to an orthonormal basis (as long as the norm is induced by the inner product).

Lemma 4.5 (Norm of the projection). The norm of the projection of an arbitrary vector

x V onto a subspace S V of dimension d can be written as

v

u d

uX

||PS x||h,i = t hbi , xi2 (49)

i

2

1

For any vector v that belongs to both S and S hv, vi = ||v||2 = 0, which implies v = 0.

10

Proof. By (44)

||PS x||2h,i = hPS x, PS xi (50)

* d d

+

X X

= hbi , xi bi , hbj , xi bj (51)

i j

d X

X d

= hbi , xi hbj , xi hbi , bj i (52)

i j

d

X

= hbi , xi2 . (53)

i

Finally, we prove indeed that of a vector x onto a subspace S is the vector in S that is closest

to x in the distance induced by the inner-product norm.

of

n a vector ox onto a one-dimensional subspace spanned by a vector v, we use the fact that

v/ ||v||h,i is a basis for span (v) (it is a set containing a unit vector that spans the subspace)

and apply (44) to obtain

hv, xi

Pspan(v) x = v. (54)

||v||2h,i

Theorem 4.7 (The orthogonal projection is closest). The orthogonal projection of a vector

x onto a subspace S belonging to the same inner-product space is the closest vector to x that

belongs to S in terms of the norm induced by the inner product. More formally, PS x is the

solution to the optimization problem

minimize ||x u||h,i (55)

u

subject to u S. (56)

||x s||2h,i = ||PS x + PS x s||2h,i (57)

= ||PS x||2h,i + ||PS x s||2h,i (58)

> 0 because s 6= PS x, (59)

where (58) follows from the Pythagorean theorem since because PS x belongs to S and

PS x s to S.

11

5 Matrices

A matrix is a rectangular array of numbers. We denote the vector space of m n matrices

by Rmn . We denote the ith row of a matrix A by Ai: , the jth column by A:j and the (i, j)

entry by Aij . The transpose of a matrix is obtained by switching its rows and columns.

A Rmn

AT ij = Aji .

(60)

Matrices map vectors to other vectors through a linear operation called matrix-vector prod-

uct.

Definition 5.2 (Matrix-vector product). The product of a matrix A Rmn and a vector

x Rn is a vector in Ax Rn , such that

n

X

(Ax)i = Aij x [j] (61)

j=1

= hAi: , xi , (62)

i.e. the ith entry of Ax is the dot product between the ith row of A and x.

Equivalently,

n

X

Ax = A:j x [j] , (63)

j=1

One can easily check that the transpose of the product of two matrices A and B is equal to

the the transposes multiplied in the inverse order,

(AB)T = B T AT . (64)

We can now we can express the dot product between two vectors x and y as

hx, yi = xT y = y T x. (65)

12

Definition 5.3 (Identity matrix). The identity matrix in Rnn is

1 0 0

0 1 0

I= . (66)

0 0 1

Definition 5.4 (Matrix multiplication). The product of two matrices A Rmn and B

Rnp is a matrix AB Rmp , such that

n

X

(AB)ij = Aik Bkj = hAi: , B:,j i , (67)

k=1

i.e. the (i, j) entry of AB is the dot product between the ith row of A and the jth column of

B.

Equivalently, the jth column of AB is the result of multiplying A and the jth column of B

n

X

AB = Aik Bkj = hAi: , B:,j i , (68)

k=1

and ith row of AB is the result of multiplying the ith row of A and B.

Square matrices may have an inverse. If they do, the inverse is a matrix that reverses the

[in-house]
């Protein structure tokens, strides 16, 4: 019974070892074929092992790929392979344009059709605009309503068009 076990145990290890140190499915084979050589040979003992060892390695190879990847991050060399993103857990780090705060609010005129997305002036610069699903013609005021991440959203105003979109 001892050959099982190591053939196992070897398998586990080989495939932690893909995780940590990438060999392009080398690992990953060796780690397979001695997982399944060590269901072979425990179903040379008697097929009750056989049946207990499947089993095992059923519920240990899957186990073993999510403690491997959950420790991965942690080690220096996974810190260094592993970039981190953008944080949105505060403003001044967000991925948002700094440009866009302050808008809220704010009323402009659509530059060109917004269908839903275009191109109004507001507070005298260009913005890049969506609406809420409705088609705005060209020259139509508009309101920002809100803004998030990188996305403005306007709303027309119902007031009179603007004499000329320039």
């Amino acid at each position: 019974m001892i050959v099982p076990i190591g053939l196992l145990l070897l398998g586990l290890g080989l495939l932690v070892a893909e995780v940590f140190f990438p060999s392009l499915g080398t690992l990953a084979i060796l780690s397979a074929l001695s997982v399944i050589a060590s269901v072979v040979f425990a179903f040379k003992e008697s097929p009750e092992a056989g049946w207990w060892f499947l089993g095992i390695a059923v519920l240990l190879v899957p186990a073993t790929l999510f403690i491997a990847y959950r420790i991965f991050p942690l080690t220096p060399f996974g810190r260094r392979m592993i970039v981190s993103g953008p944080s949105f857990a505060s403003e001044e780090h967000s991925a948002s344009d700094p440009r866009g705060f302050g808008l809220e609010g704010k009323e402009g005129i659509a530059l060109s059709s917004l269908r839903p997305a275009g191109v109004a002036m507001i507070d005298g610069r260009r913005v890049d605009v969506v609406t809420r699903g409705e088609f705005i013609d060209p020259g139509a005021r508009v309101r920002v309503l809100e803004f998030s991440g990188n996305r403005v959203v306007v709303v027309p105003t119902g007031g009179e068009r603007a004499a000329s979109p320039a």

effect of the matrix of any vector.

Definition 5.5 (Matrix inverse). The inverse of a square matrix A Rnn is a matrix

A1 Rnn such that

AA1 = A1 A = I. (69)

M = A1 AM by (69) (70)

= A1 . (71)

13

Definition 5.7 (Orthogonal matrix). An orthogonal matrix is a square matrix such that its

inverse is equal to its transpose,

UT U = UUT = I (72)

By definition, the columns U:1 , U:2 , . . . , U:n of any orthogonal matrix have unit norm and

orthogonal to each other, so they form an orthonormal basis (its somewhat confusing that

orthogonal matrices are not called orthonormal matrices instead). We can interpret applying

U T to a vector x as computing the coefficients of its representation in the basis formed by

the columns of U . Applying U to U T x recovers x by scaling each basis vector with the

corresponding coefficient:

n

X

T

x = UU x = hU:i , xi U:i . (73)

i=1

Applying an orthogonal matrix to a vector does not affect its norm, it just rotates the vector.

Lemma 5.8 (Orthogonal matrices preserve the norm). For any orthogonal matrix U Rnn

and any vector x Rn ,

T

=x x (76)

= ||x||22 . (77)

6 Eigendecomposition

An eigenvector v of A satisfies

Av = v (78)

for a real number which is the corresponding eigenvalue. Even if A is real, its eigenvectors

and eigenvalues can be complex.

14

Lemma 6.1 (Eigendecomposition). If a square matrix A Rnn has n linearly independent

eigenvectors v1 , . . . , vn with eigenvalues 1 , . . . , n it can be expressed in terms of a matrix

Q, whose columns are the eigenvectors, and a diagonal matrix containing the eigenvalues,

1 0 0

0 2 0

v1 v2 vn 1

A = v1 v2 vn (79)

0 0 n

= QQ1 (80)

Proof.

AQ = Av1 Av2 Avn (81)

= 1 v1 2 v2 2 vn (82)

= Q. (83)

As we will establish later on, if the columns of a square matrix are all linearly independent,

then the matrix has an inverse, so multiplying the expression by Q1 on both sides completes

the proof.

0 1

. (84)

0 0

then

v2 0 1 v1 v1

= = , (85)

0 0 0 v2 v2

which implies that v2 = 0 and hence v1 = 0, since we have assumed that 6= 0. This implies

that the matrix does not have nonzero eigenvalues associated to nonzero eigenvectors.

fast. Assume that we want to compute

AA Ax = Ak x, (86)

15

i.e. we want to apply A to x k times. Ak cannot be computed by taking the power of its

entries (try out a simple example to convince yourself). However, if A has an eigendecom-

position,

= Qk Q1 (88)

k

1 0 0

0 k2 0

= Q Q1 , (89)

k

0 0 n

using the fact that for diagonal matrices applying the matrix repeatedly is equivalent to

taking the power of the diagonal entries. This allows to compute the k matrix products

using just 3 matrix products and taking the power of n numbers.

From high-school or undergraduate algebra you probably remember how to compute eigen-